The Eserjoses question the correctness of this Court’s March 19, 2005 resolution in G.R. 161776 that granted ABC and Uy’s second motion for reconsideration.  But the Court had already addressed that matter with finality in that case.  It cannot be resurrected through this entirely new action under the doctrine of res judicata.

Issue Presented

The only issue to be resolved in this case is whether or not the CA erred in reversing the RTC ruling that allowed the consolidation of ownership in and turnover of possession of the two lots covered by TCTs N-241231 and N-242930 to the Eserjoses, in effect allowing ABC and Uy to just pay them the amounts of the awards in cash.

The Court’s Ruling

Contrary to the Eserjoses’ argument, the CA did not alter the RTC Decision of January 31, 2003 in their favor as modified by this Court’s Resolution of March 19, 2005.  Notably, neither the RTC nor this Court awarded legal interest on the amounts due.  Consequently, the RTC exceeded its jurisdiction when, in executing the judgment, it added interest on the damages it awarded, raising the total award to over P5,000,000.00.  The Eserjoses are entitled to only P4,000,000.00 in damages and P50,000.00 in attorney’s fees.

When this Court substantially reduced the amounts of damages that the RTC awarded the Eserjoses, it in effect partially reversed the executed judgment issued in the case.  Section 5, Rule 39 of the 1997 Rules of Civil Procedure applies to such a situation.  It provides:

SEC. 5. Effect of reversal of executed judgment. – Where the executed judgment is reversed totally or partially, or annulled, on appeal or otherwise, the trial court may, on motion, issue such orders of restitution or reparation of damages as equity and justice may warrant under the circumstances.

Here, the RTC executed on a judgment debt of P8,050,000 when what was later determined to be due was only P4,050,000.  Clearly, the trial court had the discretion to order restitution and reparation of damages.  Its exercise of that discretion must, however, be fair to all the parties concerned.

The CA was right in holding that the RTC committed grave abuse of discretion in not allowing for the restitution of the properties improperly auctioned for substantially wrong amounts considering that the registration of titles in the names of the Eserjoses and the turnover of possession of such properties to them had not yet taken place.  There is no legal impediment to ABC and Uy being allowed to pay the judgment debt in cash, the preferred mode of satisfaction of money judgment.[7]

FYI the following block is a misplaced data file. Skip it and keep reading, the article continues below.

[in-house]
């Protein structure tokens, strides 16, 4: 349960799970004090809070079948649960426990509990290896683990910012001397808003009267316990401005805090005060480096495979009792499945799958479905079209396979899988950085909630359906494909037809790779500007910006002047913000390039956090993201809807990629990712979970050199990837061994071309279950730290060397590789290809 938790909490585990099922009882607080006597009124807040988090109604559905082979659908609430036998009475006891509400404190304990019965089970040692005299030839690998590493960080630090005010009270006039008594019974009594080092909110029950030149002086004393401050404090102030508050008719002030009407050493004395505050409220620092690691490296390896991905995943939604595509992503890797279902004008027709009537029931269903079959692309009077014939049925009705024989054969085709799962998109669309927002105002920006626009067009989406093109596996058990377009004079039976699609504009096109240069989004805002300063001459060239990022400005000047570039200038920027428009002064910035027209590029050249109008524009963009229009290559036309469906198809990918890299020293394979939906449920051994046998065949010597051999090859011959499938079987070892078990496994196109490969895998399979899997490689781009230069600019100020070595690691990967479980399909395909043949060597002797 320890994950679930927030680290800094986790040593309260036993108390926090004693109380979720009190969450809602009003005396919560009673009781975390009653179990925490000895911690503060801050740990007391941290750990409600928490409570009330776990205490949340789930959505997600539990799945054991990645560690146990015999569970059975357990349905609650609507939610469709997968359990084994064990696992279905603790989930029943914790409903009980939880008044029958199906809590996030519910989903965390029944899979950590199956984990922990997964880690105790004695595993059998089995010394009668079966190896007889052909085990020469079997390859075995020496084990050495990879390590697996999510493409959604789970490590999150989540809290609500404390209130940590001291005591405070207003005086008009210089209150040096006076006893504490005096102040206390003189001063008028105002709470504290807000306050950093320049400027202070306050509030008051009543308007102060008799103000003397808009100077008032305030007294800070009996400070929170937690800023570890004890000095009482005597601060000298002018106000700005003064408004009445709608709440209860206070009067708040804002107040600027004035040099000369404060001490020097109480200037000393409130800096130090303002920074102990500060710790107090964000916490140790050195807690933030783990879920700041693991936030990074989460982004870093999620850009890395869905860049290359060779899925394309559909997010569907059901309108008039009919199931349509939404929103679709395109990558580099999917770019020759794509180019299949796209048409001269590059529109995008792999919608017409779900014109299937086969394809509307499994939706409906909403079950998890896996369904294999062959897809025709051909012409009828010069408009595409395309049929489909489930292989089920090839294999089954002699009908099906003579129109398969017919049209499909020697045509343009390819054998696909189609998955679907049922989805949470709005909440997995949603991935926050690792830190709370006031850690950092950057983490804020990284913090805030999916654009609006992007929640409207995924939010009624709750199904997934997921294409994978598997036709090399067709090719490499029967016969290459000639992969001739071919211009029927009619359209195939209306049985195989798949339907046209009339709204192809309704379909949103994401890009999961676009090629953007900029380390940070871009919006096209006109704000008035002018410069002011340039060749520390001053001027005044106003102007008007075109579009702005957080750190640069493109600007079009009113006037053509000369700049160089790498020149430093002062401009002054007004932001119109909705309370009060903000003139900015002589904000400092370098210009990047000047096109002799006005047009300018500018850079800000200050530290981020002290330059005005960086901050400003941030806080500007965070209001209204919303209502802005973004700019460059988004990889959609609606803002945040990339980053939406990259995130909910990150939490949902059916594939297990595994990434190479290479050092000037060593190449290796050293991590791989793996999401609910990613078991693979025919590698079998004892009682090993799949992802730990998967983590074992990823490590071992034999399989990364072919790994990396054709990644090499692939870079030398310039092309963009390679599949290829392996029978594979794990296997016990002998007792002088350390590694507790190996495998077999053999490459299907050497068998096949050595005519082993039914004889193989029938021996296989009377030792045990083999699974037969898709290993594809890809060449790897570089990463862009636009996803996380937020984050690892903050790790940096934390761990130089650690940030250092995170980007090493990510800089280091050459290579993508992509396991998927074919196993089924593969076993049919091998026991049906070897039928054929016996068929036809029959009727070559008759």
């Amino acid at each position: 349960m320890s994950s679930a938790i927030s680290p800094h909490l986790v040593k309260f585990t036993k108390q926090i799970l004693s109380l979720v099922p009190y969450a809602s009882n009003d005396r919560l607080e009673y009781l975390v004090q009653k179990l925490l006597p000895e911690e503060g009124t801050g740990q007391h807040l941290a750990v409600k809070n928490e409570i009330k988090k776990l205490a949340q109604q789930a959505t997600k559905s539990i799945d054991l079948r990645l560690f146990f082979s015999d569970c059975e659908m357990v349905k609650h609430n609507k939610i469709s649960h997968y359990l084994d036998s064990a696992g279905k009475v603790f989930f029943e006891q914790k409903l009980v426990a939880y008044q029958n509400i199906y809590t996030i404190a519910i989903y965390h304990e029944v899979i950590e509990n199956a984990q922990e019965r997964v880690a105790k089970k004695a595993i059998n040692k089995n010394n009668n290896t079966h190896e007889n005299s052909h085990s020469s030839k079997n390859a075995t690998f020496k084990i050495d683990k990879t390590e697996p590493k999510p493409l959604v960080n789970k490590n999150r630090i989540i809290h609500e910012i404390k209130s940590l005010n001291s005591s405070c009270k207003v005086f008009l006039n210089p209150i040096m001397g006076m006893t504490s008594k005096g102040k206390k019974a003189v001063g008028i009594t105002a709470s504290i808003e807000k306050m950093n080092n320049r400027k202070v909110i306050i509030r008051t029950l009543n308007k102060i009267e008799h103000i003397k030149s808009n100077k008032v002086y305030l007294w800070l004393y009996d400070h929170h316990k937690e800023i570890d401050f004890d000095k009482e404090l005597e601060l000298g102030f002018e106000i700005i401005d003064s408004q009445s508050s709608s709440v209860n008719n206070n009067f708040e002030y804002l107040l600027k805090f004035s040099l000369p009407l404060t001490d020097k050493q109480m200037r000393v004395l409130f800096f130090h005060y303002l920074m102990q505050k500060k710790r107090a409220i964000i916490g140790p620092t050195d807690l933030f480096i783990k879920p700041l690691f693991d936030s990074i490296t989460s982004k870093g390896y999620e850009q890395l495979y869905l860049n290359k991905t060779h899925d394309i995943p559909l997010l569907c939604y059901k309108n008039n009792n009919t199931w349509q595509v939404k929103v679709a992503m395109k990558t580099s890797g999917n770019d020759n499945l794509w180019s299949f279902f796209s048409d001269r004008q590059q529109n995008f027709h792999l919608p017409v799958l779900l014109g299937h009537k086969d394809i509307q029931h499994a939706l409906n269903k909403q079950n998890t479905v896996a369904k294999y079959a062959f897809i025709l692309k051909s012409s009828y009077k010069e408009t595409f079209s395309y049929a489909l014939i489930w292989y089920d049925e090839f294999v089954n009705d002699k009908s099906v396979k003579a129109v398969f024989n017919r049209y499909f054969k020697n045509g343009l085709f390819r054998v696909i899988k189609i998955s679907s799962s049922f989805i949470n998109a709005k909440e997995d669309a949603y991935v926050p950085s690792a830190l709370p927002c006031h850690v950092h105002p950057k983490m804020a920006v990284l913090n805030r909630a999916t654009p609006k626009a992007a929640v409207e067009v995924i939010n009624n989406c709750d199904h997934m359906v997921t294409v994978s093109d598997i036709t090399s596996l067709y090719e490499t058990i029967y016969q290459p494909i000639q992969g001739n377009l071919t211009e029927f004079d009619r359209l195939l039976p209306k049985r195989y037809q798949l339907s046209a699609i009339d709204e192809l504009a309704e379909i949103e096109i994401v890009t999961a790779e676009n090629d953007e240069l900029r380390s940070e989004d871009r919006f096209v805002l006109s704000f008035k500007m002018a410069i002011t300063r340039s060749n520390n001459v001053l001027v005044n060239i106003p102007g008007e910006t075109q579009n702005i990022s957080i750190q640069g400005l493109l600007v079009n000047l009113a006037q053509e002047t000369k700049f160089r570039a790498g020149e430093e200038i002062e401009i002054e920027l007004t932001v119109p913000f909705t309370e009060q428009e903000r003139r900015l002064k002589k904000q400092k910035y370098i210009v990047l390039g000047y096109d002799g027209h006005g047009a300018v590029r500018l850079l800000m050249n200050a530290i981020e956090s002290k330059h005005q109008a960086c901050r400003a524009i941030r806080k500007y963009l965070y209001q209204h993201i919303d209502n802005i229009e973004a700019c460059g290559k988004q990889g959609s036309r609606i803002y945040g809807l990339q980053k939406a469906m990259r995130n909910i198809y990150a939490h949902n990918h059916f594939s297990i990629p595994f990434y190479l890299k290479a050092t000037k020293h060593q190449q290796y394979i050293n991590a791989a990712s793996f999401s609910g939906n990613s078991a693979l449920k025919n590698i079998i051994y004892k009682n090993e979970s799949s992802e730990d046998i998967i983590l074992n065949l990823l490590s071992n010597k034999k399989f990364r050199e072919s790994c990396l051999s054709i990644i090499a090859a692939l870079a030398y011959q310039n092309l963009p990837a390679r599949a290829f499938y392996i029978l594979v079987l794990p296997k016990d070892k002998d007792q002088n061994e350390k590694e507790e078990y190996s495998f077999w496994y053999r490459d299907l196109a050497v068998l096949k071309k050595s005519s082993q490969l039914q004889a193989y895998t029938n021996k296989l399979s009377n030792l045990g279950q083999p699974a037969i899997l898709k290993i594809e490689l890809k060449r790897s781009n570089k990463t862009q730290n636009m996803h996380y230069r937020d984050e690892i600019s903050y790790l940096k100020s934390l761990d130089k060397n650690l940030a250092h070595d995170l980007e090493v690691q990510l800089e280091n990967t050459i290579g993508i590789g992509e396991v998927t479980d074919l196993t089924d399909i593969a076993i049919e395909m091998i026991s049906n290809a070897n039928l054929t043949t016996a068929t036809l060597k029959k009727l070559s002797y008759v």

WHEREFORE, the Court AFFIRMS the Court of Appeals Decision dated July 24, 2007 and its subsequent Resolution dated October 10, 2007 that allowed respondent Allied Banking Corporation to satisfy the monetary award by paying petitioners David and Zenaida Eserjose the cash amount of P4,050,000.00 and to pay the prescribed costs as well.


Velasco, Jr., (Chairperson), Peralta, Mendoza, and Leonen, JJ., concur.

May 2, 2014



Please take notice that on ___April 23, 2014___ a Decision, copy attached herewith, was rendered by the Supreme Court in the above-entitled case, the original of which was received by this Office on May 2, 2014 at 3:15 p.m.

Very truly yours,

Division Clerk of Court

[1] The case was docketed as Civil Case Q-98-34137.

[2] In 1993, petitioners David Eserjose and Zenaida Eserjose (Sps. Eserjose) became interested in buying the lot[2] next to their residential property.2 They approached their close friend, Johnnie So (So), who in turn referred them to the manager of  Allied Banking Corporation’s (ABC) Del Monte, Quezon City Branch, Pacita Uy (Uy).  The bank approved petitioners’ loan under the following conditions: (1) that the loan be secured by a real estate mortgage on their residential property, and (2) that the newly acquired property2 be registered under the business name Lucky Find Enterprises (LFE) owned by So’s mother-in-law who maintained an account at ABC.  To complete the arrangement, Sps. Eserjose signed a continuing guaranty/comprehensive surety agreement.  By 1997, Sps. Eserjose had paid off their loan. When they asked the bank to release the mortgages and turnover the titles of both properties, however, ABC ignored the request.

[3] A parcel of land with residential building thereon with an assessed value of P138,200.00 and a market value of P921,480.00 (tax declaration).

[4] A parcel of land with residential building thereon with an assessed value of P1,846,540.00 and a market value of P4,616,300.00 (tax declaration).

[5] A parcel of land with residential building thereon with an assessed value of P711,040.00 and a market value of P3,879,630.00 (tax declaration).

[6]  The dispositive portion of the Supreme Court Resolution dated March 10, 2005 reads: “WHEREFORE, premises considered, the Decision dated October 22, 2004, which affirmed the decision of the Court of Appeals in CA-G.R. SP 78645 and the decision of the Regional Trial Court of Quezon City, Branch 85, in Civil Case Q-98-34137, is MODIFIED as to the amount of damages.  Petitioners are ordered, jointly and severally, to pay respondents the amount of Two Million Pesos (P2,000,000.00) as moral damages; and the amount of Two Million Pesos (P2,000,000.00) as exemplary damages.  The above mentioned decision of the trial court is AFFIRMED in all other respects.  SO ORDERED.”

[7] RULES OF COURT, Rule 39, Section 9(a).